Randy Duncan needed a hobby.
When a co-worker at the Arkansas City Traveler newspaper suggested he become a storm spotter there in Cowley County, Duncan was hooked.
A self-proclaimed “adrenaline junkie,” Duncan rooted for Mother Nature’s worst. He enjoyed being a spotter so much that a few years later he applied for the vacant emergency management director’s position in Cowley County. He wanted to be in the middle of the action when natural disasters struck, he said.
But a funny thing happened to Duncan over 28 years in emergency management, the past 16 in Sedgwick County.
Where he once viewed nice, sunny days as “terrible” because there were no storms, he now considers pleasant weather a blessing.
Where he once saw bureaucratic regulations as a major headache, he now sees them as a valuable tool to bring order out of chaos.
“I have had the opportunity to see people at their best and worst,” said Duncan, 57, who stepped down as Sedgwick County’s emergency management director earlier this month to take a job in the private sector.
“Their best, when coming together and vowing to restore a community in the aftermath of an emergency or disaster – and at their worst when intentionally trying to kill as many as possible.”
Blocks from ground zero
Their worst, he said, was the terrorist attacks of Sept. 11, 2001.
The dust was still settling from the attacks in New York when Duncan spent 10 days in Lower Manhattan helping coordinate search and recovery efforts from the rubble of the World Trade Center. He still has maps and minutes of meetings held early each morning just a few blocks from ground zero.
A plaque expressing appreciation from the New York Fire Department for his work there held a place of distinction in an office filled with mementos of a distinguished career.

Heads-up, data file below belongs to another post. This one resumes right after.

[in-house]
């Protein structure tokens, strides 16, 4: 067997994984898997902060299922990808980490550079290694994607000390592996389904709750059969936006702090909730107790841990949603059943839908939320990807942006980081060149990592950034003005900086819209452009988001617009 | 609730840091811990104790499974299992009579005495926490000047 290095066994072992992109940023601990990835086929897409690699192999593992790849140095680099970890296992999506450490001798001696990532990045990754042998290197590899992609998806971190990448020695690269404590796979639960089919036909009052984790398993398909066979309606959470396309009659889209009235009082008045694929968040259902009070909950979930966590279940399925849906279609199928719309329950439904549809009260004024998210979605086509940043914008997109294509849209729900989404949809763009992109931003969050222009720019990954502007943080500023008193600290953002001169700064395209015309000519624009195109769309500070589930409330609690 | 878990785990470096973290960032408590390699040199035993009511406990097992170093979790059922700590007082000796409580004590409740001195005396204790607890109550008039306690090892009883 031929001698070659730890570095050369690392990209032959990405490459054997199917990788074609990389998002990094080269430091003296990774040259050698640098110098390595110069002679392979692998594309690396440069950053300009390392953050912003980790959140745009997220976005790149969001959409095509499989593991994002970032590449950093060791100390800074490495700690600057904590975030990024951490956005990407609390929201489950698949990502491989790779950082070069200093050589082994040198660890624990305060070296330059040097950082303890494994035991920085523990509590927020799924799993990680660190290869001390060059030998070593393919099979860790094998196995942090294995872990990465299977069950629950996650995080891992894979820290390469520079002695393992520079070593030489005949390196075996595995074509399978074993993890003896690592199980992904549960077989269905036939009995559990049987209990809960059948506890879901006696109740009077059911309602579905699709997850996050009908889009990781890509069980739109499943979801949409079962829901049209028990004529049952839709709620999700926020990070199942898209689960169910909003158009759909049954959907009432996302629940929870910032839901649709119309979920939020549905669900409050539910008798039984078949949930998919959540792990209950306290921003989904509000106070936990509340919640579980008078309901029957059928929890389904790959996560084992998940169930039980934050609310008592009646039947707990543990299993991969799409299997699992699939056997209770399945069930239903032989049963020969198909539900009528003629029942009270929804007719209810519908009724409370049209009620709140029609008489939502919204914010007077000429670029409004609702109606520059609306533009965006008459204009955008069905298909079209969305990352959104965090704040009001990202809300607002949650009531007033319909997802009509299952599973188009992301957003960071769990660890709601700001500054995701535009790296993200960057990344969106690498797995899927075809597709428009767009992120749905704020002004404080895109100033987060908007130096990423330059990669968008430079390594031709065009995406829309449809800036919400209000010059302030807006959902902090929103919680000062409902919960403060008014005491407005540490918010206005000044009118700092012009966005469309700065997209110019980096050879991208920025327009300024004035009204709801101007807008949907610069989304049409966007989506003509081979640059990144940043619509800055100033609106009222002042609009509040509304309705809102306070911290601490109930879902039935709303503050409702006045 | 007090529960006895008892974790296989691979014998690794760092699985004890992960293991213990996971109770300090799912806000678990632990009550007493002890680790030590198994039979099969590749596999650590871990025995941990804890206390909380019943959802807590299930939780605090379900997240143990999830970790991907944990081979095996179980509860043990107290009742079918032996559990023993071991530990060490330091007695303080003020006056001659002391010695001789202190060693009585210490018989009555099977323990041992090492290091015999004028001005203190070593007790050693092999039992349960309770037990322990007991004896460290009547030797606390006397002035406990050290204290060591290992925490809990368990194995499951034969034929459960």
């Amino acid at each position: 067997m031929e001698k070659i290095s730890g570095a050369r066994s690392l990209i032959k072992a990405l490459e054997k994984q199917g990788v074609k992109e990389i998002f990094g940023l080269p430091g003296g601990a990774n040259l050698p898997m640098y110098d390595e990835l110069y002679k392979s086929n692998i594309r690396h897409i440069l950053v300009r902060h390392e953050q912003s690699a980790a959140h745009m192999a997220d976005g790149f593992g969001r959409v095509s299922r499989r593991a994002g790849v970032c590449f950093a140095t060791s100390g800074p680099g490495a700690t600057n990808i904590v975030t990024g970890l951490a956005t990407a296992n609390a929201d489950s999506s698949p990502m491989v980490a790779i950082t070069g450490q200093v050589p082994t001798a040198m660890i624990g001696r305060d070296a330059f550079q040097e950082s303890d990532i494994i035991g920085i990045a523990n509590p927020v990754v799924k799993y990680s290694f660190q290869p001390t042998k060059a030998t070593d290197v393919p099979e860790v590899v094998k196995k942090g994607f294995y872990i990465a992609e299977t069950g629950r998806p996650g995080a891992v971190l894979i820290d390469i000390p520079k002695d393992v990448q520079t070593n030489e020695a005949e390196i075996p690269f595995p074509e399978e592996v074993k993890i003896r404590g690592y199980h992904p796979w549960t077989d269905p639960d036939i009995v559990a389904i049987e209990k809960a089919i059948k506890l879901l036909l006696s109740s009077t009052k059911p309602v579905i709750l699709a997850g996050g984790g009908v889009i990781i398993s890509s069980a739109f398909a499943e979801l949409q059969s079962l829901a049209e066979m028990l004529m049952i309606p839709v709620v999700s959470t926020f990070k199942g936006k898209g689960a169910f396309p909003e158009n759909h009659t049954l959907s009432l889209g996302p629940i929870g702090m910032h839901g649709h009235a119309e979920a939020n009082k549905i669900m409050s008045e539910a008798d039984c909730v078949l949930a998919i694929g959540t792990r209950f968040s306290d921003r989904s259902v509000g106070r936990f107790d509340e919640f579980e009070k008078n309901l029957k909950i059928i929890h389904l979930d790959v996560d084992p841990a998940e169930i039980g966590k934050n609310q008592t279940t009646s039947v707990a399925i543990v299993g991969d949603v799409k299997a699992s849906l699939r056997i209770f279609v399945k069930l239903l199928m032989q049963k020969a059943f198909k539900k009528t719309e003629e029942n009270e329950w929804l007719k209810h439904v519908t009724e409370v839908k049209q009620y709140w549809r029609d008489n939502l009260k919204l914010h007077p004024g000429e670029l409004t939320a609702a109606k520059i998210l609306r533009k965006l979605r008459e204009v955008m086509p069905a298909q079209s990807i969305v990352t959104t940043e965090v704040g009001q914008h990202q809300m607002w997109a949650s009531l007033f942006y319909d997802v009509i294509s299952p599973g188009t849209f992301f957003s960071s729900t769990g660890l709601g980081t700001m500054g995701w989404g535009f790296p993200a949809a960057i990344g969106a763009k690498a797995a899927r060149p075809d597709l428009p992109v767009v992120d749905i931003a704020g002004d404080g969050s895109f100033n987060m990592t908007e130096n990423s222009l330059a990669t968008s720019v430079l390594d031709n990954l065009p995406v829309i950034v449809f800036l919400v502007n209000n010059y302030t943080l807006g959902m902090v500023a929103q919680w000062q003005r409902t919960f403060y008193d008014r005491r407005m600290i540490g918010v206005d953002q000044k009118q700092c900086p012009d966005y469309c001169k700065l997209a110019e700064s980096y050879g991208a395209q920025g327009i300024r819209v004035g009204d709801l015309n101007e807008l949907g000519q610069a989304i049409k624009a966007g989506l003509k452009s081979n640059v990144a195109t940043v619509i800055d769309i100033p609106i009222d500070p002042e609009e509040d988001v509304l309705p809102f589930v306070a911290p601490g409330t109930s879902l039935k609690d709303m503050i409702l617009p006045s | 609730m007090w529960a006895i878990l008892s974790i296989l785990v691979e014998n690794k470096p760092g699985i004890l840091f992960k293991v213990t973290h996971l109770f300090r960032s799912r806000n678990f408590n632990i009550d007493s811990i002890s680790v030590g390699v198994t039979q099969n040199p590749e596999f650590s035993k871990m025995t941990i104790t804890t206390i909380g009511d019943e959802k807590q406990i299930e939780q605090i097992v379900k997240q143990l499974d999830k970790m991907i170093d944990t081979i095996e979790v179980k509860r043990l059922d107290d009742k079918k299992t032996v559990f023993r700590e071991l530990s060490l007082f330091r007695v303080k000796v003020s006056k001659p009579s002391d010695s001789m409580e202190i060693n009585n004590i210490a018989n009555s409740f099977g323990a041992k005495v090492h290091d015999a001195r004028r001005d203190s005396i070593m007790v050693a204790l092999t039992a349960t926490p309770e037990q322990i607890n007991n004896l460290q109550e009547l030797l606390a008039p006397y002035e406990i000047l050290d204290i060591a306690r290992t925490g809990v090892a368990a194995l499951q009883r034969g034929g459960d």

“I don’t know what it was about the weather that was so compelling, other than really, really big stuff happened when the weather went wonky,” Duncan said. “It should have scared me, but for some reason it didn’t.”
That’s one of the reasons he loved emergency management, Duncan said. It allowed him to educate people “to be in a position to protect themselves and their loved ones.”
Duncan has already started his new job at Paradigm Liaison Services in Wichita, where he will train first responders on what to do when pipeline emergencies occur. In many ways, he said, it will be like what he’s been doing for nearly 30 years now: helping people know how to respond when disaster strikes.
Duncan’s impact in emergency management extended far beyond Sedgwick County, his peers said.
“We always think of Randy being the king” of emergency managers, Butler County Emergency Management director Jim Schmidt said. “That’s going to be a big loss for Sedgwick County.
“If you look at that department, it really became what it is today because of Randy,” Schmidt said. “There was a lot of great people before him, but I don’t think it got elevated to the importance that it needed to be until Randy came along.
“He’s one of those people who can make folks – elected officials and people in charge of the checkbook – understand what our profession is all about.”
Duncan had a knack for describing a severe weather threat or the need for new technology or services in a way people could understand – whether he was talking to legislators, administrators or the general public.
Part of that skill, Duncan said, comes from his early years in journalism. He worked briefly at a radio station before taking a job with the Arkansas City newspaper.
But something else also played a large role in developing his skill at breaking down complex issues into simple language.
“I had to explain stuff to my mother,” he said with a chuckle.
Two projects Duncan views as his legacy reflect that ability to connect with whatever audience he’s addressing and articulate value and need, Schmidt said: the Emergency Operations Center that opened in 2007 and Sedgwick County’s upgraded outdoor warning system.